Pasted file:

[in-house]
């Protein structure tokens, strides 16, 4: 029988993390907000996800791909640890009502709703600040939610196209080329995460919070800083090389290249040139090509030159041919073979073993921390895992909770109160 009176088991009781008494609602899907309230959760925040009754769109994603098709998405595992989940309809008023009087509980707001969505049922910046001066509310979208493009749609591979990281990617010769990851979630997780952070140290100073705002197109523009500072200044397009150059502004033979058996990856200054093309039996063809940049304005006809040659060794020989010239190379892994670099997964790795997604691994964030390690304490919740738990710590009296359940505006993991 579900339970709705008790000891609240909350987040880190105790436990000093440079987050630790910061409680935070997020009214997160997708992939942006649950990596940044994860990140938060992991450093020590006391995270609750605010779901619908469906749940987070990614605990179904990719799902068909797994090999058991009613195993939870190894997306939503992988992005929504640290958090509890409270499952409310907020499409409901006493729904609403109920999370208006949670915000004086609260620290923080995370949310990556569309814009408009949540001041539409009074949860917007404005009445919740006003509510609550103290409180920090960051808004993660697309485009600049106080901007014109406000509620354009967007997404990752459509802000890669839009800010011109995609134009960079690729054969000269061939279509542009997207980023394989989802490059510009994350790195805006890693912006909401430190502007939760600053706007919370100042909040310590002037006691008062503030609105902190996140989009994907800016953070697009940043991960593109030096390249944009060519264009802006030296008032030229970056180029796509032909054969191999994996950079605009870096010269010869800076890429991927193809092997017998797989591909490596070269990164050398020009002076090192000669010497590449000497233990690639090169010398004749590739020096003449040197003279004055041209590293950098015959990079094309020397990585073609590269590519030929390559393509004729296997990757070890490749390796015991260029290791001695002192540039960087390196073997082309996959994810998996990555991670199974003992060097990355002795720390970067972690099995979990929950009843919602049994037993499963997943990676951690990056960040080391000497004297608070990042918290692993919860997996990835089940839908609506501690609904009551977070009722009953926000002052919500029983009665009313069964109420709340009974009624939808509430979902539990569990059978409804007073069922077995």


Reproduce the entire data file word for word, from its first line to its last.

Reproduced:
[in-house]
């Protein structure tokens, strides 16, 4: 029988993390907000996800791909640890009502709703600040939610196209080329995460919070800083090389290249040139090509030159041919073979073993921390895992909770109160 009176088991009781008494609602899907309230959760925040009754769109994603098709998405595992989940309809008023009087509980707001969505049922910046001066509310979208493009749609591979990281990617010769990851979630997780952070140290100073705002197109523009500072200044397009150059502004033979058996990856200054093309039996063809940049304005006809040659060794020989010239190379892994670099997964790795997604691994964030390690304490919740738990710590009296359940505006993991 579900339970709705008790000891609240909350987040880190105790436990000093440079987050630790910061409680935070997020009214997160997708992939942006649950990596940044994860990140938060992991450093020590006391995270609750605010779901619908469906749940987070990614605990179904990719799902068909797994090999058991009613195993939870190894997306939503992988992005929504640290958090509890409270499952409310907020499409409901006493729904609403109920999370208006949670915000004086609260620290923080995370949310990556569309814009408009949540001041539409009074949860917007404005009445919740006003509510609550103290409180920090960051808004993660697309485009600049106080901007014109406000509620354009967007997404990752459509802000890669839009800010011109995609134009960079690729054969000269061939279509542009997207980023394989989802490059510009994350790195805006890693912006909401430190502007939760600053706007919370100042909040310590002037006691008062503030609105902190996140989009994907800016953070697009940043991960593109030096390249944009060519264009802006030296008032030229970056180029796509032909054969191999994996950079605009870096010269010869800076890429991927193809092997017998797989591909490596070269990164050398020009002076090192000669010497590449000497233990690639090169010398004749590739020096003449040197003279004055041209590293950098015959990079094309020397990585073609590269590519030929390559393509004729296997990757070890490749390796015991260029290791001695002192540039960087390196073997082309996959994810998996990555991670199974003992060097990355002795720390970067972690099995979990929950009843919602049994037993499963997943990676951690990056960040080391000497004297608070990042918290692993919860997996990835089940839908609506501690609904009551977070009722009953926000002052919500029983009665009313069964109420709340009974009624939808509430979902539990569990059978409804007073069922077995």